However, Prong B is not satisfied when a clothing manufacturing company hires work-at-home seamstresses to make dresses from cloth and patterns supplied by the company that will thereafter be sold by the company, or when a bakery hires cake decorators to work on a regular basis on its custom-designed cakes.

Prong C

The employer's business must prove the independent business operation is actually in existence at the time the work is performed. The fact that the business operation could come into existence in the future is not sufficient.

An individual who has made the decision to go into business generally takes the usual steps to enter that independently established trade occupation and promote that business.

Examples of this include:

  • Incorporation, licensure, advertisements,
  • Routine offerings to provide the services of the independent business to the public or to a number of potential customers, and the like.

Prong C is not necessarily satisfied if an individual’s work relies on a single employer. For example, Prong C was not satisfied where a taxi driver was required to hold a municipal permit that may only be used while that driver is employed by a specific taxi company (Garcia v. Border Transportation Group (2018).

Applicable Law

The Dynamex ABC test only applies to wage-order claims, and the Borello test applies to all other claims. For example, the ABC test may not apply for certain occupations and contracting relationships such as freelance writers.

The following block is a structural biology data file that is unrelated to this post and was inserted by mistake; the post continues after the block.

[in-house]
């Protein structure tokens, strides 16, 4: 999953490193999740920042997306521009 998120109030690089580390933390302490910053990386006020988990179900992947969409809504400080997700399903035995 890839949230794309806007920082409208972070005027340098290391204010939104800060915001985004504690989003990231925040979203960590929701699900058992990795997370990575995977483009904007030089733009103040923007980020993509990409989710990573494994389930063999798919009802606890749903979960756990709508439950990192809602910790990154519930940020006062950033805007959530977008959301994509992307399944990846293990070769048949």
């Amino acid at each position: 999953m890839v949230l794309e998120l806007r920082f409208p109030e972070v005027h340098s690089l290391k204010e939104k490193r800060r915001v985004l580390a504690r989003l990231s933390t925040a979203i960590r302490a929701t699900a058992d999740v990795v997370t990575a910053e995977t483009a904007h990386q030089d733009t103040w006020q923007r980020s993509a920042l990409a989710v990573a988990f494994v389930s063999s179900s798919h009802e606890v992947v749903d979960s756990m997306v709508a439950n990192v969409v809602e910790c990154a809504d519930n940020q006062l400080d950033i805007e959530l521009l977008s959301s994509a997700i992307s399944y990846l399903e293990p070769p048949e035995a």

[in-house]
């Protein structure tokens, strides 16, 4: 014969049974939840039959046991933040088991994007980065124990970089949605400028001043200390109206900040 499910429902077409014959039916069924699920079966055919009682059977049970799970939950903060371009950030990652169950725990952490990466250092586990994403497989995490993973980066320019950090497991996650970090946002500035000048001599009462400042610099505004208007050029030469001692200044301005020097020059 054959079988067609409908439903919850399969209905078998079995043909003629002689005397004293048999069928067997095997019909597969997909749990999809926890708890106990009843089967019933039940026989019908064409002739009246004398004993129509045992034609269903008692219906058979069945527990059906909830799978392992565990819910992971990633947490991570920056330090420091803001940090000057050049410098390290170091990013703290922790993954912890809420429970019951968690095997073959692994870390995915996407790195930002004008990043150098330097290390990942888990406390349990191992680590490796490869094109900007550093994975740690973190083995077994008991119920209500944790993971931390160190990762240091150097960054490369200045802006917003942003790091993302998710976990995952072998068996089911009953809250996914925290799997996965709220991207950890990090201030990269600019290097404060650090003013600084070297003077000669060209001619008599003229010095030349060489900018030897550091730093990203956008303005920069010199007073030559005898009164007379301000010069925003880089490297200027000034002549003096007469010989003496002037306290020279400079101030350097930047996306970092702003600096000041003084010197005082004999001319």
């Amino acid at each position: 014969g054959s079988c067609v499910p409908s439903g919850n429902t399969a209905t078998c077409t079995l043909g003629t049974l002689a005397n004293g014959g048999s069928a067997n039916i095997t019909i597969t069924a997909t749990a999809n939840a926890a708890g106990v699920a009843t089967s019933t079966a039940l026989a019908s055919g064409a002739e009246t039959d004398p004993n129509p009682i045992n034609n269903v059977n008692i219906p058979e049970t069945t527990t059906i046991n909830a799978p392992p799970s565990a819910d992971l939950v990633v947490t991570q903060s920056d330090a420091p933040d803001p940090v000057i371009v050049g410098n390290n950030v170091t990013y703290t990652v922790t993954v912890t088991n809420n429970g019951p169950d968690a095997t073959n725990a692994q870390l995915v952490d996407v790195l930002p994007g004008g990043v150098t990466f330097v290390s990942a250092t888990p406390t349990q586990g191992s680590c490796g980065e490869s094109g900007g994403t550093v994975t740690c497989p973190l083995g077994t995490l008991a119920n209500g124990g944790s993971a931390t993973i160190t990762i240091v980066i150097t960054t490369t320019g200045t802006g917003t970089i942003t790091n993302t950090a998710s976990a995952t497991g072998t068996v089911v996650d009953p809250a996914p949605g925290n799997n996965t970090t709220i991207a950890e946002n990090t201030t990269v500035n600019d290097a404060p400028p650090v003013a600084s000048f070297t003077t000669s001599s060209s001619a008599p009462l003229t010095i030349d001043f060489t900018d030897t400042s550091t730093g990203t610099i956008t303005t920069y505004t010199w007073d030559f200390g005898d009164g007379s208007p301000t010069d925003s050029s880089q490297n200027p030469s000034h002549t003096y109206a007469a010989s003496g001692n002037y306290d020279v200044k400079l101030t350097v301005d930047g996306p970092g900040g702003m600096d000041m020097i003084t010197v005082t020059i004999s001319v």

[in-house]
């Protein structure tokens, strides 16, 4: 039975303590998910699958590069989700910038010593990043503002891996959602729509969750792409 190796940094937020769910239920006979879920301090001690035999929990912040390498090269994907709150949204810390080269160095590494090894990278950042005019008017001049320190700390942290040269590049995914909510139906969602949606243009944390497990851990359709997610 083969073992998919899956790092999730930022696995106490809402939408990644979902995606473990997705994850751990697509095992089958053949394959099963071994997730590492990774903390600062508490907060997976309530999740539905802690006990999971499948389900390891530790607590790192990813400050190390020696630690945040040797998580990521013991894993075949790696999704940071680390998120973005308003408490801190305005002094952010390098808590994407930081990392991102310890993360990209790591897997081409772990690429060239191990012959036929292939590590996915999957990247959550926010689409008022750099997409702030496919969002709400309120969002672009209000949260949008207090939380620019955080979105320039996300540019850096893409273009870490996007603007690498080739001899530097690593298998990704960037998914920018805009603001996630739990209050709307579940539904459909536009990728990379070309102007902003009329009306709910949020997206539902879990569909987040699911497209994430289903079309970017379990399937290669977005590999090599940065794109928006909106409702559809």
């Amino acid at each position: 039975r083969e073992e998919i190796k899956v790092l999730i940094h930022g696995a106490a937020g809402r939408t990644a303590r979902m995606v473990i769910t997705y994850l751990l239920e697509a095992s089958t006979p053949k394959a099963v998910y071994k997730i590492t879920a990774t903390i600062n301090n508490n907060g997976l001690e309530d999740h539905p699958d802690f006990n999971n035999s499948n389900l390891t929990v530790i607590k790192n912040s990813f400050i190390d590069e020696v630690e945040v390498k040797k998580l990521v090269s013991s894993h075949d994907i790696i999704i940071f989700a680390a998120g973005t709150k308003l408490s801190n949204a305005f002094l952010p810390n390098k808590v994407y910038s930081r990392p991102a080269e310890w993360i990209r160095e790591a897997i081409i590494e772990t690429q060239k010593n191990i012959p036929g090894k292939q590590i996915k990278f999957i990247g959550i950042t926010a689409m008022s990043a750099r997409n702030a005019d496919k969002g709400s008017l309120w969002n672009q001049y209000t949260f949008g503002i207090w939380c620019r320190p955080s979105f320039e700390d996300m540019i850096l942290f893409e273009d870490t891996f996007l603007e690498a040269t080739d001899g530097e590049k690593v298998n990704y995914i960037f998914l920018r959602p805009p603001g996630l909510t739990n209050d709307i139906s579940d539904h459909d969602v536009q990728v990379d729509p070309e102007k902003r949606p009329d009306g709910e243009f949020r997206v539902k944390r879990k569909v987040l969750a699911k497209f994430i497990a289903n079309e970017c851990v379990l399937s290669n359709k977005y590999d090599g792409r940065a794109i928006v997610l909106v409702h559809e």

The Borello Test

The California Supreme Court established the Borello test in S.G. Borello & Sons, Inc. v. Dept. of Industrial Relations (1989). The test relies upon multiple factors to make that determination, including whether the potential employer has all necessary control over the manner and means of accomplishing the result desired, although such control need not be direct, actually exercised or detailed.

The set of factors that the court will look at under the Borello test are as follows:

(a) whether the one performing services is customarily engaged in an independently occupation or business;

(b) the kind of occupation, with reference to whether, in the locality, the work is usually done under the direction of the principal or by a specialist without supervision;

(c) the skill required in the particular occupation;

(d) whether the principal or the worker supplies the instrumentalities, tools, and the place of work for the person doing the work;

(e) the length of time for which the services are to be performed;

(f) the method of payment, whether by the time or by the job;

(g) whether or not the work is a part of the regular business of the principal; and

(h) whether or not the parties believe they are creating the relationship of employer-employee.

Differences Between Federal and State Laws on Legal Tests

Finally, the Borello test has five additional factors borrowed from the Fair Labor Standards Act (FLSA) in making a determination of a worker’s classification: